By Jay Ménard,
Tonight and tomorrow, our elected representatives will discuss the future of the BRT proposal. As I had a few hours to kill waiting in a hospital today, I wrote one final letter to all of them for consideration and sent it to them earlier.
I present it to you below.
This BRT issue presents an interesting challenge for many of you. I encourage you to vote to send this proposal back to the drawing board. And I’d like to support my argument by starting by quoting one statement — and ask you to read on carefully.
‘Great cities have great transit.’ Continue reading
By Jay Ménard,
In the original Batman movie (no, not the Adam West, Batusi-infused one, but the 1980s reboot with the awesome Prince soundtrack), Jack Nicholson’s Joker asks, “And now folks, it’s time for who do you trust?”
Now, sure the Joker was just trying to lull the citizens of Gotham into a false sense of security so he could kill them; and you could argue that Batman is a winged vigilante operating on the fringes of the law for the common good — with the tacit support of a police chief dealing with a corrupt crew. Both representing the classic ends-justifying-the-means behaviour. And that attitude certainly looks familiar in London.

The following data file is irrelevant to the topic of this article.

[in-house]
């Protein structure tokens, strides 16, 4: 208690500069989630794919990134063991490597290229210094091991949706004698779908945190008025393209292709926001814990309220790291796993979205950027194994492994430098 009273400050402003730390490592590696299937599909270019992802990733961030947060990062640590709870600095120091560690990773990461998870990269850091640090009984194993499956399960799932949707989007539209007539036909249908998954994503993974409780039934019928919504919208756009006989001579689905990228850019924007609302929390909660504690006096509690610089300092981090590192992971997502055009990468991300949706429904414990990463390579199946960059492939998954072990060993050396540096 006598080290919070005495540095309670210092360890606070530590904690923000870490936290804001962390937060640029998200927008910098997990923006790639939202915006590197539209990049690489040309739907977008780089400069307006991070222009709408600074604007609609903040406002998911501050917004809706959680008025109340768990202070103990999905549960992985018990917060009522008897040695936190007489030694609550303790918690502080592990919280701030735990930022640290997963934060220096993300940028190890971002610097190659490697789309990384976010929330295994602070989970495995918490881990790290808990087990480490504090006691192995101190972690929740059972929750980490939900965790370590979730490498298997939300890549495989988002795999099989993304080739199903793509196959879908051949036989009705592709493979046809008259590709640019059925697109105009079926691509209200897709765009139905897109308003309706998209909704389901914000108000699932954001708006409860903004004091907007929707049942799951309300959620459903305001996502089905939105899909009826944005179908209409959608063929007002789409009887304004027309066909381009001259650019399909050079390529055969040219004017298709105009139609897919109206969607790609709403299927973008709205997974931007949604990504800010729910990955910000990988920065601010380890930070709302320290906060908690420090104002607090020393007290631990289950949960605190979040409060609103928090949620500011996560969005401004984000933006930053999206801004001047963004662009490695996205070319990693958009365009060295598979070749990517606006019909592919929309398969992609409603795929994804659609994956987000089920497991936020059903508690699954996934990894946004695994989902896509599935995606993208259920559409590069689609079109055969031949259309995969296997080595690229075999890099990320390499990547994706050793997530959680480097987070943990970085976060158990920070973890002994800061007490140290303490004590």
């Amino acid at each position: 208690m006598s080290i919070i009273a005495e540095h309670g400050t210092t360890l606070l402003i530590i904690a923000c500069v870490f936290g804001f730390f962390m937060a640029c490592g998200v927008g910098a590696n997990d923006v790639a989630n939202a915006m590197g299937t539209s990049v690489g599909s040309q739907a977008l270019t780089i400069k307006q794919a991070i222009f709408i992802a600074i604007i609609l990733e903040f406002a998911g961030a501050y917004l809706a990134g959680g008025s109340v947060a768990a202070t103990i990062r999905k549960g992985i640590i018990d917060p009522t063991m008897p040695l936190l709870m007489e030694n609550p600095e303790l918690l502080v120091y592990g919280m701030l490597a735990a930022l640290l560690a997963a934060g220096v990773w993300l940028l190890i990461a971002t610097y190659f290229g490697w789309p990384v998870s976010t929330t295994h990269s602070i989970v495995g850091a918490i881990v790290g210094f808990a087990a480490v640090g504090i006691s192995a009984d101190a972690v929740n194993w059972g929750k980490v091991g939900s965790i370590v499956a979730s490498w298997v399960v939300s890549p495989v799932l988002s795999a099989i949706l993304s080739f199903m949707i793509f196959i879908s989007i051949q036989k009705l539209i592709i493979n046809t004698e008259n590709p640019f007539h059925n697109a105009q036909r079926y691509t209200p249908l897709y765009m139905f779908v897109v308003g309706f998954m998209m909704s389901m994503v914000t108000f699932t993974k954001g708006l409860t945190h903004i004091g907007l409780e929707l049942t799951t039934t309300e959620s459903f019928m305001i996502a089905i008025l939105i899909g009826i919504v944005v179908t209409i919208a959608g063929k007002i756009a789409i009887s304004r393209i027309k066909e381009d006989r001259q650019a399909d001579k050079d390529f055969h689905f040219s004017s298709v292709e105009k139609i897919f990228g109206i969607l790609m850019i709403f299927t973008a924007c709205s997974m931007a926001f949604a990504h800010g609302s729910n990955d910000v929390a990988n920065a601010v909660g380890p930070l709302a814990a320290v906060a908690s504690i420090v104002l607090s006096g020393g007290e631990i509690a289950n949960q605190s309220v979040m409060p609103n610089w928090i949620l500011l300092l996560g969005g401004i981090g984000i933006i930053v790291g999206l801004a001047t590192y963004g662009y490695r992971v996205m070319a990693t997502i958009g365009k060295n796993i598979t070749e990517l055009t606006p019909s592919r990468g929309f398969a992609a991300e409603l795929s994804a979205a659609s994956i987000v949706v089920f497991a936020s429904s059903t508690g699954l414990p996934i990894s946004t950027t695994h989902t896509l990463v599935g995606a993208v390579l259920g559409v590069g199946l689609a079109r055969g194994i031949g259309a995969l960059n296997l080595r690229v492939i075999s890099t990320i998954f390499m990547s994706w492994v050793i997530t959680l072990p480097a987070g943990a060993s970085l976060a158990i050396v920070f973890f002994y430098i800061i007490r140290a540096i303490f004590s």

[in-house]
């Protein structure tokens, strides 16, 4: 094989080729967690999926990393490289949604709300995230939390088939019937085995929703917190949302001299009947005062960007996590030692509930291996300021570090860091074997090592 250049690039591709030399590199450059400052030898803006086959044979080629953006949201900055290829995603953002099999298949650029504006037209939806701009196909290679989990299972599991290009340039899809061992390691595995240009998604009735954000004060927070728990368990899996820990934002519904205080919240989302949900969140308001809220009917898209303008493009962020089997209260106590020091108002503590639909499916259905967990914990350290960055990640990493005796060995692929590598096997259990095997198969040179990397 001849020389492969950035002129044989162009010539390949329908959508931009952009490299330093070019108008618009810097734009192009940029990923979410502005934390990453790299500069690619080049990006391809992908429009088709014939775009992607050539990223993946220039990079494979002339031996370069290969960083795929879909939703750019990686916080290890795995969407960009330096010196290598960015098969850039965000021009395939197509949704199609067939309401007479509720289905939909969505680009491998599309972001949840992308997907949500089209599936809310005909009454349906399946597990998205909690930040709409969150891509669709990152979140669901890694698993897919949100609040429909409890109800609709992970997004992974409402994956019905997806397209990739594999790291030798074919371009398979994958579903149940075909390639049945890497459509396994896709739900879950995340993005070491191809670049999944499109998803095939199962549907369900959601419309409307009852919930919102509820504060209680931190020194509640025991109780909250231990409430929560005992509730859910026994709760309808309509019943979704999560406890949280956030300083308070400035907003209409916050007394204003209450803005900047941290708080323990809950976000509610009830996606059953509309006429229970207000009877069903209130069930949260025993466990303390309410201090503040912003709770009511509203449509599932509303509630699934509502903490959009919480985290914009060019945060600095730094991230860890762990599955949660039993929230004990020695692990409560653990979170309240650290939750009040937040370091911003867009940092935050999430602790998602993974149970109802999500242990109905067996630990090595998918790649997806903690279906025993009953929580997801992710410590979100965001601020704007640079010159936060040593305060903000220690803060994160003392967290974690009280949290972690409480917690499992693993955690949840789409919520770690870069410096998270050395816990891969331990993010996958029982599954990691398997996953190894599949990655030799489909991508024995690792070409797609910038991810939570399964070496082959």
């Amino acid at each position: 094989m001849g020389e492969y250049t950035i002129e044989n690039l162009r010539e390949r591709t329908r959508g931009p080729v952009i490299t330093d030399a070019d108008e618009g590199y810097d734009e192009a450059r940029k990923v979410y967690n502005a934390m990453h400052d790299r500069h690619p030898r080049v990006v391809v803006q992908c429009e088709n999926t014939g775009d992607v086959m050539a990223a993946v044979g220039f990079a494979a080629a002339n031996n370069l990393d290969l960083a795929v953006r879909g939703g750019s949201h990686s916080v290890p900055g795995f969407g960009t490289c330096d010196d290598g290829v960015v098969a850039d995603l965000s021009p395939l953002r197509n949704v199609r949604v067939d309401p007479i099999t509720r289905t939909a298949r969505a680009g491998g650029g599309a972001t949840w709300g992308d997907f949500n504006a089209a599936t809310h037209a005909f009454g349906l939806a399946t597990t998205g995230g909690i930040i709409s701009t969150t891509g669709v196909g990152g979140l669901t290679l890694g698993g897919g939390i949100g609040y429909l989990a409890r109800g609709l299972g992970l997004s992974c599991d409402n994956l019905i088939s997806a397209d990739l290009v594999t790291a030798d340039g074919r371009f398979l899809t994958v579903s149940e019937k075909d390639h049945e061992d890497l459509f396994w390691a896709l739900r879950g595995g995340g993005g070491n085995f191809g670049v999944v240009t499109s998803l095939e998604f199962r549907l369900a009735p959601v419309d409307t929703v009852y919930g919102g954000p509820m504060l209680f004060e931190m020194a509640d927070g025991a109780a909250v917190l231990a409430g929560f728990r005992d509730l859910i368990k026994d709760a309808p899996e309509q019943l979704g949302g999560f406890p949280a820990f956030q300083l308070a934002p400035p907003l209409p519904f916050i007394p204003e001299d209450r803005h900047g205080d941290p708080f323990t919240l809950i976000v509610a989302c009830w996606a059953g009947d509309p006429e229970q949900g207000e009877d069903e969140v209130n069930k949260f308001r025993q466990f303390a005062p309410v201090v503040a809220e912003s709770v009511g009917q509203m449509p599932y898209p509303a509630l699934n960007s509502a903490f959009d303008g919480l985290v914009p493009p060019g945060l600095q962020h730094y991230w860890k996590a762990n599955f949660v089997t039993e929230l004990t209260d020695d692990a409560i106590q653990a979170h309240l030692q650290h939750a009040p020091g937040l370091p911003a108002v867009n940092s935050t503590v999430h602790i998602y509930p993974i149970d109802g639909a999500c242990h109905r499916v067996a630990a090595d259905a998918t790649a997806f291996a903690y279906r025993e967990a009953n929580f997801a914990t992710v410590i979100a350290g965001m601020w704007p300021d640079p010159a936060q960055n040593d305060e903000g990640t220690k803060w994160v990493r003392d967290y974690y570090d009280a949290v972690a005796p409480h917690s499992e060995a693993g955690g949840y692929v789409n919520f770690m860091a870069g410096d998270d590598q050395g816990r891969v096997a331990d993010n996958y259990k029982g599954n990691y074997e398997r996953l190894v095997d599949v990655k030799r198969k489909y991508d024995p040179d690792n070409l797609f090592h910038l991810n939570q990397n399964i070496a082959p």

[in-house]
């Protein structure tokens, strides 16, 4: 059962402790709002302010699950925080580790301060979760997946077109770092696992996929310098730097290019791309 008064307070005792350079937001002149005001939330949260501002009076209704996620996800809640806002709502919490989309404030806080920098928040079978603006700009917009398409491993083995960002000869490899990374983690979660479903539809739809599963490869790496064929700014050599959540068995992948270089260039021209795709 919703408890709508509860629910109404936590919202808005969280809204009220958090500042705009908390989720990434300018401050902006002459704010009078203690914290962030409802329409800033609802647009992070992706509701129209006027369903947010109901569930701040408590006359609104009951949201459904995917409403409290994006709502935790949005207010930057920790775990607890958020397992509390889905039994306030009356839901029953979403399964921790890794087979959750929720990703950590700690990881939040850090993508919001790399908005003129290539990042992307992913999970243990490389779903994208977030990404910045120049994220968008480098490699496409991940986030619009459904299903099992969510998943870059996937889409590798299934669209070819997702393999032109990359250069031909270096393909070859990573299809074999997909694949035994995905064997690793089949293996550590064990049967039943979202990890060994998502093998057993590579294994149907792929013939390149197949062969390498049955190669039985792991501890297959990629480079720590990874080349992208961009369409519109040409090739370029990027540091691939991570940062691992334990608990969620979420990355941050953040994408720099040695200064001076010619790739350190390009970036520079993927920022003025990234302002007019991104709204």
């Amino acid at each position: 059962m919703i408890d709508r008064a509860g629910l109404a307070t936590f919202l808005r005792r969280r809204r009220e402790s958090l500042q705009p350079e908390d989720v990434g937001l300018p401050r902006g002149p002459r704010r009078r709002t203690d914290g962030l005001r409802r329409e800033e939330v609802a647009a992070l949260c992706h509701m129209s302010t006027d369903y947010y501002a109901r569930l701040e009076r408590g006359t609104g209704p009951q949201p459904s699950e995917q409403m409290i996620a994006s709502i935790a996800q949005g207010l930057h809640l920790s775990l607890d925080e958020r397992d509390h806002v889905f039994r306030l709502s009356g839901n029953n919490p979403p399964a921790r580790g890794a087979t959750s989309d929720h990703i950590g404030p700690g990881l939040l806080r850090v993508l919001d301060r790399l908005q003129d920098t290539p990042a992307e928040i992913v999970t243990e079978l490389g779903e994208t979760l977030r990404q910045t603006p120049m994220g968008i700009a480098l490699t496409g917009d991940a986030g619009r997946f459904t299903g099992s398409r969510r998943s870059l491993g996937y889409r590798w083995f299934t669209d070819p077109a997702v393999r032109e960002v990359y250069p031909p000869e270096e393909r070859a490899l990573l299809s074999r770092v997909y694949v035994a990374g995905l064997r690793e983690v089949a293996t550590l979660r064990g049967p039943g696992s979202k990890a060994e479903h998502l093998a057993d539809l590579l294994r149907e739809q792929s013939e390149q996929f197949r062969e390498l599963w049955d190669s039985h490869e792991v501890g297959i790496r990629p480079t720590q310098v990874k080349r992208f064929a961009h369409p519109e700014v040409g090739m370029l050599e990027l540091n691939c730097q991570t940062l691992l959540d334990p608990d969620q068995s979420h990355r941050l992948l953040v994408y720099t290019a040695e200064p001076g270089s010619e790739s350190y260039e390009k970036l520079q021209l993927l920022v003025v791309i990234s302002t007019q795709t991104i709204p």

When it comes to trust, the devil is in the details. And both sides of the BRT debate have been acting in less than scrupulous — and completely untrustworthy — ways.
Hubba, hubba, hubba. Money, money, money. Who do you trust? Continue reading
By Jay Ménard,
When you draw lines in the sand, you create a front upon which battles must be fought.
That’s what we saw last night at the BRT public participation meeting, held at the Budweiser Gardens. It’s clear that people aren’t listening — or, I should say, they’re selectively listening. And the result is a polarization of debate.
Of course, that’s what you get when you argue for or against a “vision.”
I’m pro transit; anti BRT as it’s presented. It doesn’t mean that I’m not progressive, that I hate London, or that I’m stuck in my ways. It means I don’t think this particular BRT proposal is the right one and I would like to actually explore alternatives.